Battle Royale by Koushun Takami
Metamorphosis by Franz Kafka
The Jungle by Upton Sinclair
The Hobbit by J.R.R. Tolkin
The violin, has a scattered reputation. Some find it pretentious, others soulful. Regardless of personal opinion, the passionate and long lasting instrument has drawn much attention, even in literature. There have been several interesting and completely different characters in literature that have taken up the violin only to have it not be their defining characteristic, such as…
Sherlock Holmes The Complete Sherlock Holmes
It doesn’t take a master detective to figure out Holmes has a love of the violin. After solving cases, Holmes would play his violin or do some cocaine, probably the cocaine more often than the violin. Still, violinist is not the occupation people associate Holmes with (he’s a detective of some sort). Though the violin is a bit of an odd hobby, of all the objects that are associated with Sherlock Homes (the deerstalker hat, the pipe, and the violin) the violin stands as one that was a creation of Sir Arthur Conan Doyle himself, the rest developed over time.
There is nothing more to be said or to be done to-night, so hand me over my violin and let us try to forget for half an hour the miserable weather and the still more miserable ways of our fellow men.
- – “The Five Orange Pips”
Kazuo Kiriyama Battle Royale
Battle Royale is a pre Hunger Games Japanese novel by Koushun Takami that details the story of junior high students who fight to the death because of the oppressive dictatorial Japanese government. Side note: That’s not a diss to Hunger Games, if ever given the time you should read both books. There are actually two people in Battle Royale, who play the violin, the resentful, snobby Toshinori Oda and the remorseless, indifferent Kazuo Kiriyama. I chose the more likeable Kazuo. Kazuo is a genius who can adapt to situations effortlessly including learning the violin, painting, and easily massacring his fellow classmates. You have to love a renaissance man.
One violinist kills another as the battle rages on.
Furthermore–though it was quite irrelevant now–he had no idea his killer, Kazuo Kiriyama, had, in his mansion that was much larger than Toshinori’s home in Shiroiwa-cho, mastered the violin at a level far superior to Toshinori’s a long time ago–and then tossed his violin into the trash.
Grete Samsa Metamorphosis
Admit it when you think of Kafka’s Metamorphosis you don’t think of violin playing – for those of you that do, kudos. Metamorphosis might be the story of a man who one day wakes up as a giant bug (been there), but it is also a story of good old fashion sibling relationships. Grete, the sister of the giant bug formerly known as Gregor Samsa, dutifully takes care of her brother after he experiences his change even forsaking her precious violin. However, when she does get a chance to enjoy a moment of violin glory, Gregor’s insect form upstages her violin playing. That’s when her love grows cold. Further proof that it’s not wise to kick your little sister out of the spotlight too many times.
The violin went silent, the middle of the three gentlemen first smiled at his two friends, shaking his head, and then looked back at Gregor. His father seemed to think it more important to calm the three gentlemen before driving Gregor out, even though they were not at all upset and seemed to think Gregor was more entertaining than the violin playing had been.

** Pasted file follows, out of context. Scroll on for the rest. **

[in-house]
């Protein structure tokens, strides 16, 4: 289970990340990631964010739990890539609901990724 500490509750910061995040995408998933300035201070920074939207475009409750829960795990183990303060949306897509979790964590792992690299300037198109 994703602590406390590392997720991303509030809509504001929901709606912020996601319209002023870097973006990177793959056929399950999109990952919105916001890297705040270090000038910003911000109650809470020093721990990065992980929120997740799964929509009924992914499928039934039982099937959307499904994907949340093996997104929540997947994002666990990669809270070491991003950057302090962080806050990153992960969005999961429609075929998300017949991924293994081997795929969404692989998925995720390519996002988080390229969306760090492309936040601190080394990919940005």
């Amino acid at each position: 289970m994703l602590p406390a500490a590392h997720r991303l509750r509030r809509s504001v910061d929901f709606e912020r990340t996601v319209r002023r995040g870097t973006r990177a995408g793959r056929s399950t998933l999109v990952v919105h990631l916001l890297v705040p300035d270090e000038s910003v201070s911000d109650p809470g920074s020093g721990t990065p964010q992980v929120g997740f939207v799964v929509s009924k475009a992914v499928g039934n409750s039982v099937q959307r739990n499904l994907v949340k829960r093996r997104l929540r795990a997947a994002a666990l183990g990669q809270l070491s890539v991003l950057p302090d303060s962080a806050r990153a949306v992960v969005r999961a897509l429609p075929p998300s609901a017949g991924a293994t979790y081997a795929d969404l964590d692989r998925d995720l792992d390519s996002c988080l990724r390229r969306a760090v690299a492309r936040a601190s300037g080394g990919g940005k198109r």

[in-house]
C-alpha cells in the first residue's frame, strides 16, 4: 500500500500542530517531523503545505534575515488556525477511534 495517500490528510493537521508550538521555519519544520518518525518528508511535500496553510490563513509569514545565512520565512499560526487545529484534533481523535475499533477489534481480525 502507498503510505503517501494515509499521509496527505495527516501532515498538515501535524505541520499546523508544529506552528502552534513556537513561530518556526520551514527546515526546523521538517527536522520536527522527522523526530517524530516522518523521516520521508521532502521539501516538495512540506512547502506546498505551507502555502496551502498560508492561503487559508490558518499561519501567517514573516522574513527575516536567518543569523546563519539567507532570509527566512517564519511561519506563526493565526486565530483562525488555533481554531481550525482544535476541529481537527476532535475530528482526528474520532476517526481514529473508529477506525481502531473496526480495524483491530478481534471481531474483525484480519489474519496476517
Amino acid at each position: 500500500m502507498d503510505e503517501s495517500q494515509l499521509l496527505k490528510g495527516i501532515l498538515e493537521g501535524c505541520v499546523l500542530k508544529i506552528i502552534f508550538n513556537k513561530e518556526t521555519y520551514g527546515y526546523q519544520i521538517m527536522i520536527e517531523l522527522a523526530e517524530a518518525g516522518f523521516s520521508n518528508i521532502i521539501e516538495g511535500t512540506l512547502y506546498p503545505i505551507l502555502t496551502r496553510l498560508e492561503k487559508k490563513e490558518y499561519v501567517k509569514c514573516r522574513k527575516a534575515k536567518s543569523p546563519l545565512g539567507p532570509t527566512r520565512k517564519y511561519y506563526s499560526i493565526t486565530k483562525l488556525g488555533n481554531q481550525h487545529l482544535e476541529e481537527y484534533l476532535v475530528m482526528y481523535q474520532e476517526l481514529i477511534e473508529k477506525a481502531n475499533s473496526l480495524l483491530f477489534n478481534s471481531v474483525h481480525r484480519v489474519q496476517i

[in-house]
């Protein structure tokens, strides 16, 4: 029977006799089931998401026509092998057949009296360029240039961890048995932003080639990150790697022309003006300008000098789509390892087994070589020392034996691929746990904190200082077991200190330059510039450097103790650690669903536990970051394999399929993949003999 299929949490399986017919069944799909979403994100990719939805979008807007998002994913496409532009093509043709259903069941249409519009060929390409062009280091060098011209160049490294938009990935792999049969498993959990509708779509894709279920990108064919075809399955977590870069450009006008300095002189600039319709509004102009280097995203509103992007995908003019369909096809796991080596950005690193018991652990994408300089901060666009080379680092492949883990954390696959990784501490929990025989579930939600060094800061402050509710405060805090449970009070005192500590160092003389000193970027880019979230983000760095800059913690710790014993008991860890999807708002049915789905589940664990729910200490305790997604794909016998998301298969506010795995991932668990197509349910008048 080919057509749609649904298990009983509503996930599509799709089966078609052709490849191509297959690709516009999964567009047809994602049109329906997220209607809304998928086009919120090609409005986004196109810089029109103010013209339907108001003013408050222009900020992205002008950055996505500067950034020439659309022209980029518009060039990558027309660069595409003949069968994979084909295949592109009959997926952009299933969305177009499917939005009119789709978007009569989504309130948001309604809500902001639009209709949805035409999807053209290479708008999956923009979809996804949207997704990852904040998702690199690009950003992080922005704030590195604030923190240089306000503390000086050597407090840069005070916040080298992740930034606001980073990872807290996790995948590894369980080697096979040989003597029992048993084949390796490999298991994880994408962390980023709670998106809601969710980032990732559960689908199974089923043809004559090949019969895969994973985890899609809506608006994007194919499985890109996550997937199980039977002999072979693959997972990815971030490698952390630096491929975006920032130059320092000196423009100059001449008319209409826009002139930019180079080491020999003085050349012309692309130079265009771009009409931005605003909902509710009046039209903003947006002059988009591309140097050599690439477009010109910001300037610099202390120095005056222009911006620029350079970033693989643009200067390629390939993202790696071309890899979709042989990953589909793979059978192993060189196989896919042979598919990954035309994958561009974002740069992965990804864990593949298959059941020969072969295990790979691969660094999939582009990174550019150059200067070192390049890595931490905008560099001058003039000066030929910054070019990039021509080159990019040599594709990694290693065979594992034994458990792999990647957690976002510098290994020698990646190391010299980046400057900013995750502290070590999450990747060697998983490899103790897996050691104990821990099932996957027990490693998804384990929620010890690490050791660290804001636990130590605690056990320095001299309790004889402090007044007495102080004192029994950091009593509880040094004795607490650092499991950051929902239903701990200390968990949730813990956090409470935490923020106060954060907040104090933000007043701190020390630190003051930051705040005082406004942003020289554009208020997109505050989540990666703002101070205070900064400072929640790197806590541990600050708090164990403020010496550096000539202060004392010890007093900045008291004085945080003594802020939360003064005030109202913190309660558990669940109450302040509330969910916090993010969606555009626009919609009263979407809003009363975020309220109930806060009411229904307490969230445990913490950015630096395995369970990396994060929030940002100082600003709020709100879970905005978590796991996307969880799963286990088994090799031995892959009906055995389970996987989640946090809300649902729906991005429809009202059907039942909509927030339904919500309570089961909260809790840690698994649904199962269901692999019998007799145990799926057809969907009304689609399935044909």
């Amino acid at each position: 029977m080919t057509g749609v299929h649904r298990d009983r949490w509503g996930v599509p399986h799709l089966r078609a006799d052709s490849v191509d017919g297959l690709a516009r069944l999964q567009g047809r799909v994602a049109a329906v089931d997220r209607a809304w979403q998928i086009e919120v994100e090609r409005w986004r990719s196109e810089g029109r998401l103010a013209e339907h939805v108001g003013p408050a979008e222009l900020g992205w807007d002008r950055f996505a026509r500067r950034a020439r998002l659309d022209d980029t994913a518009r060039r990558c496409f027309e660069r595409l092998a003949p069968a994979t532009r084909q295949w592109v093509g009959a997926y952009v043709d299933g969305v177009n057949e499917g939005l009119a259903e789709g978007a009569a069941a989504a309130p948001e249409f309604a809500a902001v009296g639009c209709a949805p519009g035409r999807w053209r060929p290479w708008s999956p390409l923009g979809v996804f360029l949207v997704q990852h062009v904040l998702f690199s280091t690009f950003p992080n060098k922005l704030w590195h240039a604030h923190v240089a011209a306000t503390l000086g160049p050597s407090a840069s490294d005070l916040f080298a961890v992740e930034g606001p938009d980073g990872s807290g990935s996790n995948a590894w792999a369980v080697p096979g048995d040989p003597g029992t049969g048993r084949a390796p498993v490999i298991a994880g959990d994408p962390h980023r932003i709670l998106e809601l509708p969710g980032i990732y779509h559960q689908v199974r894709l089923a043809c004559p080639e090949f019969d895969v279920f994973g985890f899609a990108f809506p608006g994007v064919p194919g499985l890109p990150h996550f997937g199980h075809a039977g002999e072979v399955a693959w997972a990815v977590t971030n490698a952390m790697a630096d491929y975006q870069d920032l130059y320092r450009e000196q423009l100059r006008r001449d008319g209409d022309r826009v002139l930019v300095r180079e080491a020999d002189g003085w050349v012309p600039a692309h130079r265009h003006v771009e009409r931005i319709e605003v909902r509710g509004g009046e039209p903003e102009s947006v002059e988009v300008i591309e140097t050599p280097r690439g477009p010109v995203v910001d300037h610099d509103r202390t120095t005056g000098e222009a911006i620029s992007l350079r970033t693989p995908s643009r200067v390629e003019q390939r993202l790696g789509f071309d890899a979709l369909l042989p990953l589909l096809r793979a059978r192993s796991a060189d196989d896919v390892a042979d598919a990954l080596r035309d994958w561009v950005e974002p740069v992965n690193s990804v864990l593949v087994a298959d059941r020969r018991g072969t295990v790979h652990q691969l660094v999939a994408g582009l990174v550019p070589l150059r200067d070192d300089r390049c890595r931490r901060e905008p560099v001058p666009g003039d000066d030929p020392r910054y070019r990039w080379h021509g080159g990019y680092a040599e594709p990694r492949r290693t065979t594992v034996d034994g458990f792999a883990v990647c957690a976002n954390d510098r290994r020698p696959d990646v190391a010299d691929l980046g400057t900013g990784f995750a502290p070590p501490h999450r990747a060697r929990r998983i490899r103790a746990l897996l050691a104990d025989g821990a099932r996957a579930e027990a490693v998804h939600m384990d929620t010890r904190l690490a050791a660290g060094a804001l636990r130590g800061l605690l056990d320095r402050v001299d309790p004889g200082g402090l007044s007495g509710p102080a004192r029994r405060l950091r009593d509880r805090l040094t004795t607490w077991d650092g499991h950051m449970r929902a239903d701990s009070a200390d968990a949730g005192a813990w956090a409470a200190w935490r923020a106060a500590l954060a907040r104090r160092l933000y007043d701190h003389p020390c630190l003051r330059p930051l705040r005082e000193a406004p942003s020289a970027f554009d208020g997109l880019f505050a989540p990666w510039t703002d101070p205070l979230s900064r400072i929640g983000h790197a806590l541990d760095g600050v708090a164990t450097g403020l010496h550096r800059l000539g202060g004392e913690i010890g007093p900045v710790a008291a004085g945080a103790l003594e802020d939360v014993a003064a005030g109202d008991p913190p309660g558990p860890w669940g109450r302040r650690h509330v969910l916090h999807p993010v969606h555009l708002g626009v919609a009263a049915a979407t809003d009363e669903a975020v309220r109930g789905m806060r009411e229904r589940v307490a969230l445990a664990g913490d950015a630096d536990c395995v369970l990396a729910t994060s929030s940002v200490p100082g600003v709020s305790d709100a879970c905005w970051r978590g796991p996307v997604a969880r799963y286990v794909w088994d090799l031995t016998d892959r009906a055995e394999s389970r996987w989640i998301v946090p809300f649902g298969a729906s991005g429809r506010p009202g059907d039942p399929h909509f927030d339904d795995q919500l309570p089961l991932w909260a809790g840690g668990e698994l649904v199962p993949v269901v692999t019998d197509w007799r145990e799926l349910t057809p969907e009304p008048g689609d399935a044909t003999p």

Tamoszius Kuszleika The Jungle
The book that collectively makes high school classes goes “ugh”, Upton Sinclair’s The Jungle describes some of the horrors of the meat packing industry. One such horror that has nothing to do with health code violations happens to expert violinist Tamoszius Kuszleika. Now even though Tamoszius gets paid to play violin and has the ability to make people cry from his skillful playing, his main job happens to be working on the killing floor of a local slaughterhouse (if that sounds horrifying now, imagine doing it in 1906). In order to make money for Marija, the girl he loves, Tamoszius works until eventually losing a finger to blood poisoning, which ends his violin career. One of just many sad endings that occurs in The Jungle.
There was no resisting the music of Tamoszius, however; even the children would sit awed and wondering, and the tears would run down Teta Elzbieta’s cheeks. A wonderful privilege it was to be thus admitted into the soul of a man of genius, to be allowed to share the ecstasies and the agonies of his inmost life.
Fíli and Kili The Hobbit
The Hobbit features an amazing cast of musical beings from elves, hobbits, humans, to dwarfs. Four such dwarfs who possess some musical talent are Fíli, Kili, Balin, and Dwalin (the latter two play viols which are a little different than violins so they are not included in the list). While I find it comforting that dwarfs aren’t confined to wielding battleaxes, slicing men with broadswords, and smashing things with war hammers, I’m almost certain that the plot of The Hobbit has less to do with dwarf bands and more to do with fighting dragons and a Lonely Mountain. However, if we were to name the band that plays at the beginning of the Hobbit, I’d vote for Thorin Oakenshield Presents the Dwarfs.
‘Now for some music!’ said Thorin. ‘Bring out the instruments!’
Kili and Fili rushed for their bags and brought back little fiddles; Dori, Nori, and Ori brought out flutes from somewhere inside their coats;…”